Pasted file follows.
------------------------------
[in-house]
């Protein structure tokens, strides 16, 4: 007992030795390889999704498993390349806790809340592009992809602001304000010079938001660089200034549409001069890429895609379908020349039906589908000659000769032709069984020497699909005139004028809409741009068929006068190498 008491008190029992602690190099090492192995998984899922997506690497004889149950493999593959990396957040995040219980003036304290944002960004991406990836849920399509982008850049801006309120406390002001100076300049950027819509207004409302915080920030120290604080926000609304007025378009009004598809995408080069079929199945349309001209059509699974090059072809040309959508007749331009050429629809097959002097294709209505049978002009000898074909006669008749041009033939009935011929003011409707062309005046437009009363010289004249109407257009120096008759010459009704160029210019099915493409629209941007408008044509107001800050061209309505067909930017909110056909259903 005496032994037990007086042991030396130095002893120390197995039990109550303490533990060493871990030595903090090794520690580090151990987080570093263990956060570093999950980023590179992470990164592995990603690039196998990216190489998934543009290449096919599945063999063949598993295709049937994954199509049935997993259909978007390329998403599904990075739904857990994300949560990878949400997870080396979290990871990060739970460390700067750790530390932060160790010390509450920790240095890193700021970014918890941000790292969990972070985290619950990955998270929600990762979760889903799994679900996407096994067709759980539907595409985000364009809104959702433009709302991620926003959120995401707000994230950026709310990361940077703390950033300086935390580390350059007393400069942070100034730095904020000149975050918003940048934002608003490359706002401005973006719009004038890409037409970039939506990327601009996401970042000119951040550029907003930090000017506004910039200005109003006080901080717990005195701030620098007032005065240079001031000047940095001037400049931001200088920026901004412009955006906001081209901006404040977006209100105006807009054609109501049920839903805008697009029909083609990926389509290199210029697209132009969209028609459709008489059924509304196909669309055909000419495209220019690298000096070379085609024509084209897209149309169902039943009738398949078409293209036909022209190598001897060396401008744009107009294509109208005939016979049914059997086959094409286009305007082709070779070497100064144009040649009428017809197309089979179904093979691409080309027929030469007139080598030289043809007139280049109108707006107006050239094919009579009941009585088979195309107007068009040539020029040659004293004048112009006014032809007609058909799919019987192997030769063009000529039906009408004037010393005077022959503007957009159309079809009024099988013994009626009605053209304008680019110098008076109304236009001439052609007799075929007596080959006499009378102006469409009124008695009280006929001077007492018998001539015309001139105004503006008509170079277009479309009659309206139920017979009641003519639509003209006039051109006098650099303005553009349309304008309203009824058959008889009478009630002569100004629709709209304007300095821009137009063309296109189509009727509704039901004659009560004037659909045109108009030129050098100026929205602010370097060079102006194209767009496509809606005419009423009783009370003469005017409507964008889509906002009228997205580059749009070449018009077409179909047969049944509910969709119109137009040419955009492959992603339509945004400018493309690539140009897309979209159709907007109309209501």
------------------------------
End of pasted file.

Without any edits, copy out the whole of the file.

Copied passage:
[in-house]
């Protein structure tokens, strides 16, 4: 007992030795390889999704498993390349806790809340592009992809602001304000010079938001660089200034549409001069890429895609379908020349039906589908000659000769032709069984020497699909005139004028809409741009068929006068190498 008491008190029992602690190099090492192995998984899922997506690497004889149950493999593959990396957040995040219980003036304290944002960004991406990836849920399509982008850049801006309120406390002001100076300049950027819509207004409302915080920030120290604080926000609304007025378009009004598809995408080069079929199945349309001209059509699974090059072809040309959508007749331009050429629809097959002097294709209505049978002009000898074909006669008749041009033939009935011929003011409707062309005046437009009363010289004249109407257009120096008759010459009704160029210019099915493409629209941007408008044509107001800050061209309505067909930017909110056909259903 005496032994037990007086042991030396130095002893120390197995039990109550303490533990060493871990030595903090090794520690580090151990987080570093263990956060570093999950980023590179992470990164592995990603690039196998990216190489998934543009290449096919599945063999063949598993295709049937994954199509049935997993259909978007390329998403599904990075739904857990994300949560990878949400997870080396979290990871990060739970460390700067750790530390932060160790010390509450920790240095890193700021970014918890941000790292969990972070985290619950990955998270929600990762979760889903799994679900996407096994067709759980539907595409985000364009809104959702433009709302991620926003959120995401707000994230950026709310990361940077703390950033300086935390580390350059007393400069942070100034730095904020000149975050918003940048934002608003490359706002401005973006719009004038890409037409970039939506990327601009996401970042000119951040550029907003930090000017506004910039200005109003006080901080717990005195701030620098007032005065240079001031000047940095001037400049931001200088920026901004412009955006906001081209901006404040977006209100105006807009054609109501049920839903805008697009029909083609990926389509290199210029697209132009969209028609459709008489059924509304196909669309055909000419495209220019690298000096070379085609024509084209897209149309169902039943009738398949078409293209036909022209190598001897060396401008744009107009294509109208005939016979049914059997086959094409286009305007082709070779070497100064144009040649009428017809197309089979179904093979691409080309027929030469007139080598030289043809007139280049109108707006107006050239094919009579009941009585088979195309107007068009040539020029040659004293004048112009006014032809007609058909799919019987192997030769063009000529039906009408004037010393005077022959503007957009159309079809009024099988013994009626009605053209304008680019110098008076109304236009001439052609007799075929007596080959006499009378102006469409009124008695009280006929001077007492018998001539015309001139105004503006008509170079277009479309009659309206139920017979009641003519639509003209006039051109006098650099303005553009349309304008309203009824058959008889009478009630002569100004629709709209304007300095821009137009063309296109189509009727509704039901004659009560004037659909045109108009030129050098100026929205602010370097060079102006194209767009496509809606005419009423009783009370003469005017409507964008889509906002009228997205580059749009070449018009077409179909047969049944509910969709119109137009040419955009492959992603339509945004400018493309690539140009897309979209159709907007109309209501």